If you own a business, you need to hire skilled and competent employees. However, if an employee is hiding something from you, this can affect you and your business down the road. Check out three common types of investigations that can help if an employee is being dishonest.
Employees sign a lot of documents when applying for a job, and one of those documents may be a non-compete agreement. Typically, a non-compete agreement is in place during the time of employment, but they often extend after employment as well, so employees cannot give away trade secrets.
The agreement prevents employees from working with competitors for a period of time after leaving your company. Naturally, your employees also can’t start a business that will be in competition with yours. A non-compete agreement typically lasts two or three years after the employee leaves, but ultimately, it’s up to your company.
A non-compete investigation will uncover if anyone has broken this agreement, so you can sue and recoup any lost money from the breach of contract.
Embezzlement and theft are real issues for every business because they directly affect your bottom line. Embezzlement is usually more severe and involves large amounts of money. Employees may embezzle by adding a fake employee to the payroll, taking bribes, changing time records, charging clients more than they should and pocketing the excess, or stealing directly from client accounts.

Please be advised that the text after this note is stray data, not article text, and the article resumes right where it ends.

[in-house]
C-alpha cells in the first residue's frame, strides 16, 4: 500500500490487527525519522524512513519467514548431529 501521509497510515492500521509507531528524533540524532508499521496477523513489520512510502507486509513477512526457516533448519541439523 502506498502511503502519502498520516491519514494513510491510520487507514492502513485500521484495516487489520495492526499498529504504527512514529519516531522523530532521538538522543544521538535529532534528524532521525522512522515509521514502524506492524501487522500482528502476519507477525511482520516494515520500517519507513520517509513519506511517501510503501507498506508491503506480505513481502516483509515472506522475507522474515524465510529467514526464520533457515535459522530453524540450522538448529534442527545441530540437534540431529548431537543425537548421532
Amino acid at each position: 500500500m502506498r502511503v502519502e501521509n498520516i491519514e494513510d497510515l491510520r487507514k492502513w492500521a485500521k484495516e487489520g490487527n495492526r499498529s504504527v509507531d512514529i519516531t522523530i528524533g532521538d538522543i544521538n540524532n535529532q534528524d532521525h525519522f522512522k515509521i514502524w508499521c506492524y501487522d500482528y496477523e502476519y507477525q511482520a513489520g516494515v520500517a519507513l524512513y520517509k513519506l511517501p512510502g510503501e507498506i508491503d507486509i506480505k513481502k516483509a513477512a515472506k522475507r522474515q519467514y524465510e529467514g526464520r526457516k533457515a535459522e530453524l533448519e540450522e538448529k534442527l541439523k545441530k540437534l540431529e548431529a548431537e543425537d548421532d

Theft can also include large amounts of money, but it can also involve stealing office supplies and equipment. If one employee took an office supply once, that wouldn’t be an issue, but if you have people taking items regularly or stealing valuable equipment, it can affect your business’ finances.
An investigator can determine if anyone is embezzling or stealing from the company so you can take appropriate action, such as reprimanding or firing the employee. Embezzlement and theft are not only civil crimes; they can also be considered criminal crimes, so employees may face jail time as well as a lawsuit.
Social media investigations can be used for a variety of reasons, but they all share one trait: they rely on employee social media accounts to provide information. One common reason to use social media investigations is to determine if an employee is faking an injury for a workers’ compensation claim. Their social media accounts may provide posts, pictures, videos, tagged pictures, etc. that can be used to disprove their claims.
Social media can also be used to help find proof of non-compete violations and embezzlement. On social media, you may see a post of an employee with the owner of a competitor, or you may see that an employee suddenly got a new car or home that they should not have been able to afford.
Of course, even minor violations can be discovered with social media investigations. For example, if you have an employee who calls in sick frequently, you may want to hire an investigator to check all social media accounts to see if they posted any photos that prove they aren’t sick.
Last, social media can be a great place to determine the character of your employee. An investigation may discover posts that speak negatively about the company, employees, employers, clients, etc. You may also find distasteful comments, such as racial hate or sexist views that don’t mesh with your company values.
If you own a business, you need to consider investigations for employees. You should always vet employees before hiring them, but sometimes ongoing investigations can also help. If you would like to know more, contact us at JP Investigative Group, Inc., today.
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